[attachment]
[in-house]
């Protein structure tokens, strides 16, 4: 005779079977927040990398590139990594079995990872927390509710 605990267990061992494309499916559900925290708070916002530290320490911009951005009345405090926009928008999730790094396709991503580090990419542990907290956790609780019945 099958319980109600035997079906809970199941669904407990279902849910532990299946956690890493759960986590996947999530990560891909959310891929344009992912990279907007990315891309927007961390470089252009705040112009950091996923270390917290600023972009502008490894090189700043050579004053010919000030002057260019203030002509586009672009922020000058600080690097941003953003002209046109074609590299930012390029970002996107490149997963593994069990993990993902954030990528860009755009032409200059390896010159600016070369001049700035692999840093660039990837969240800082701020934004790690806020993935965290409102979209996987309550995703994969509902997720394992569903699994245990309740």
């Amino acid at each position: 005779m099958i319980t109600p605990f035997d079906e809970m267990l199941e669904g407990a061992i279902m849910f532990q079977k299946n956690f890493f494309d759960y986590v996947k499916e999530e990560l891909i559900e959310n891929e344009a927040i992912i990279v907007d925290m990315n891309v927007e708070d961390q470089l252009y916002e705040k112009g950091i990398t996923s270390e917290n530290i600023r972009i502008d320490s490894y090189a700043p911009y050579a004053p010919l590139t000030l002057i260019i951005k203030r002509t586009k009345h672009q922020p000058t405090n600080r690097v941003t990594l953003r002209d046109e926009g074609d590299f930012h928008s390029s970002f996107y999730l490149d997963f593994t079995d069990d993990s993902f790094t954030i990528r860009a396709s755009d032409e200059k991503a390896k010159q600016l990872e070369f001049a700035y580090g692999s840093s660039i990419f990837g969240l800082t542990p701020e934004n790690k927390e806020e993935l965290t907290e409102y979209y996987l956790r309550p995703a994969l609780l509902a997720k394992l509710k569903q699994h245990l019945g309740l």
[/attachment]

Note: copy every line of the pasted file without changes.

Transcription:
[in-house]
């Protein structure tokens, strides 16, 4: 005779079977927040990398590139990594079995990872927390509710 605990267990061992494309499916559900925290708070916002530290320490911009951005009345405090926009928008999730790094396709991503580090990419542990907290956790609780019945 099958319980109600035997079906809970199941669904407990279902849910532990299946956690890493759960986590996947999530990560891909959310891929344009992912990279907007990315891309927007961390470089252009705040112009950091996923270390917290600023972009502008490894090189700043050579004053010919000030002057260019203030002509586009672009922020000058600080690097941003953003002209046109074609590299930012390029970002996107490149997963593994069990993990993902954030990528860009755009032409200059390896010159600016070369001049700035692999840093660039990837969240800082701020934004790690806020993935965290409102979209996987309550995703994969509902997720394992569903699994245990309740």
């Amino acid at each position: 005779m099958i319980t109600p605990f035997d079906e809970m267990l199941e669904g407990a061992i279902m849910f532990q079977k299946n956690f890493f494309d759960y986590v996947k499916e999530e990560l891909i559900e959310n891929e344009a927040i992912i990279v907007d925290m990315n891309v927007e708070d961390q470089l252009y916002e705040k112009g950091i990398t996923s270390e917290n530290i600023r972009i502008d320490s490894y090189a700043p911009y050579a004053p010919l590139t000030l002057i260019i951005k203030r002509t586009k009345h672009q922020p000058t405090n600080r690097v941003t990594l953003r002209d046109e926009g074609d590299f930012h928008s390029s970002f996107y999730l490149d997963f593994t079995d069990d993990s993902f790094t954030i990528r860009a396709s755009d032409e200059k991503a390896k010159q600016l990872e070369f001049a700035y580090g692999s840093s660039i990419f990837g969240l800082t542990p701020e934004n790690k927390e806020e993935l965290t907290e409102y979209y996987l956790r309550p995703a994969l609780l509902a997720k394992l509710k569903q699994h245990l019945g309740l």